So 50 birds so far, oh, did I mention we were going for a 100+ day?  No, well we were so onward to the next stop.  Normally that would have been Fuente de Piedra but there seems little point in that for now, at least until the rains and the Cranes appear.  So it was back to Malaga and more precisely Zapata.  What's the chance of the Grasshopper Warbler still being there?  Sadly zero but the Stone Curlew remain, 6 of them viewing well.  Common Waxbills, Crested Larks, Common Kestrel, Linnet, Cetti's, a smashing Yellow Wagtail, 2 White ones and the Grey came a little later.  Down at the ford 5 Booted Eagles circled, 4 dark and one light morph.  Marsh Harrier and one Osprey on a pylon eating its lunch.  Hoopoe, Common and Green Sand, Greenshank, Little and Cattle Egret, Grey Heron, Moorhen and Coot viewed well as did Little and Ringed Plover, Mallard and a very active Kingfisher. Common Swift, Barn and Red-rumped Swallows and House Martins flew around.  Can't forget the Monk Parakeets, or can I?  Plenty of Pied Flycatchers, so many this year and more Common Redstarts.

Hoopoe Upupa epops (PHOTO: Derek Etherton)
So down to Guadalhorce Desembocadura to finish the day.  Cormorants as we walked in with Grey Heron around but nothing new.  Standing on the green bridge it was sad to see so many dead and floating fish in the water - polution, lack of oxygen?  Who knows.  We soon added Spotted Flycatcher, Black-winged Stilt, Shovellers [back with vengeance] White-headed Duck, Avocet, Teal and Zitting Cisticola from the Escondido hide.  Moving onto Laguna Grande hide plenty of Kentish Plover plus Dunlin, Bar-tailed Godwits, Redshank, Shelduck, Gadwall, a solo Audoin's Gull, hundreds of Lesser Black-backed and a resting Grey Plover in front of the hide.  

Bar-tailed Godwit Limosa lapponica (centre) with Black-winged Stilt Himantopus himantopus (above) 
Down to the beach clocking juv. Woodchat Shrike and another Northern Wheatear en route we stopped to sea watch for a short time, Cory's and Balearic Shearwaters skimmed the waves reasonably close to shore.  A couple of adult Gannet were feeding and Black-headed & Yellow-legged Gulls flew over.  Down to the watch point [averting eyes] but comforted by National Police presence [looking for illegal fishing/dogs not on leash etc.] we reached the watchpoint to be greeted with 10 Turnstone flying in and above us.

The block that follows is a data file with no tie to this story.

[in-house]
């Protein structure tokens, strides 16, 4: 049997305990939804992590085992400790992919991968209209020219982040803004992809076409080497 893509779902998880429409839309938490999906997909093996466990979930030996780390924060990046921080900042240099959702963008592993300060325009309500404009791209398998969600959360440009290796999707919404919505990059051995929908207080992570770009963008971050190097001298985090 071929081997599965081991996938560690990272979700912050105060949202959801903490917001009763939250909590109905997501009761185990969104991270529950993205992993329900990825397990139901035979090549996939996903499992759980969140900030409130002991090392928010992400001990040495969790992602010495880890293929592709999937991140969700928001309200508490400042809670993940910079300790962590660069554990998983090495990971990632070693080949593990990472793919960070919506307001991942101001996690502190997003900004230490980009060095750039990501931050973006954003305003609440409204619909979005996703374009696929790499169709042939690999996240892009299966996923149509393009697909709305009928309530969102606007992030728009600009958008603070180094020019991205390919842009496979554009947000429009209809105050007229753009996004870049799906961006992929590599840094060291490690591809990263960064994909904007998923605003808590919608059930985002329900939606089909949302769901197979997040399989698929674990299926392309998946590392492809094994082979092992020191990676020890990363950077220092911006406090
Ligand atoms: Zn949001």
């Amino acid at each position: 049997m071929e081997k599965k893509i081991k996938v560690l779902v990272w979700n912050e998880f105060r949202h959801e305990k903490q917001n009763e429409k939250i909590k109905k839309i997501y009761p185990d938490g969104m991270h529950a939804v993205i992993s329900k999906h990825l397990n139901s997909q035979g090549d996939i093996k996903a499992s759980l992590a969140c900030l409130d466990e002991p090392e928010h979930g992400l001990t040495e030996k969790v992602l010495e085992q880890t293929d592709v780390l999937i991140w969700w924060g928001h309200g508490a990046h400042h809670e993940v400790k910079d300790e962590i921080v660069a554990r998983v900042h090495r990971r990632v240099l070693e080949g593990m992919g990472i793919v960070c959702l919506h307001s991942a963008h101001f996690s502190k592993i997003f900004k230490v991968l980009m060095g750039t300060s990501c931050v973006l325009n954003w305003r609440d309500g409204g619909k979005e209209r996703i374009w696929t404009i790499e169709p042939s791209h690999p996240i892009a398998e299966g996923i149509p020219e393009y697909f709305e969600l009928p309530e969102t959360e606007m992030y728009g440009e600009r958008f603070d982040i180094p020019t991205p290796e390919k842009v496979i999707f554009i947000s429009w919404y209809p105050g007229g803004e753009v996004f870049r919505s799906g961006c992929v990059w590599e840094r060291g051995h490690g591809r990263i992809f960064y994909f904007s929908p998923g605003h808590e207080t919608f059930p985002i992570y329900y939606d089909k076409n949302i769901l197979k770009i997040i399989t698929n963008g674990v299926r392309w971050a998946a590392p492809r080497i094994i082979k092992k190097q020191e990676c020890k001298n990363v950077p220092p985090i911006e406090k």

Grey Plover Pluvialis aquatarola in front of main hide (PHOTO: Derek Etherton)
Walking up the track on the last leg of the journey the wader pool was full of birds; Greater  
Flamingo, Ruff plus more of the earlier waders and gulls.  2 more Osprey's were in the trees, one tackling a fish, and another Booted Eagle was close by.  First hide up contained Snipe [one of my favourites], a short view of Bluethroat and Jackdaw flew over.  Next up, via the police again, the next hide had Pochard and a Pallid Swift fly by.

Osprey Pandion haliaetus (PHOTO: Derek Etherton)
So a trudge, it was now gone 19.00hrs - a long day birding, back to the car and collapse and tally up over a drink.  A total of 113 declared - dreadful for me as I hate odd numbers, even the individual digits added up odd, couldn't allow that so Barbara and I added our calling Tawny Owl when we eventually arrived home at 21.30hr.  Late, well we had stopped for a couple of tapas en route - couldn't face having to cook!

A few pictures of the day attached, first 3 digiscoped including the Rock Thrush, but you get the idea.

Check out the accompanying website at for the latest sightings, photographs and additional information.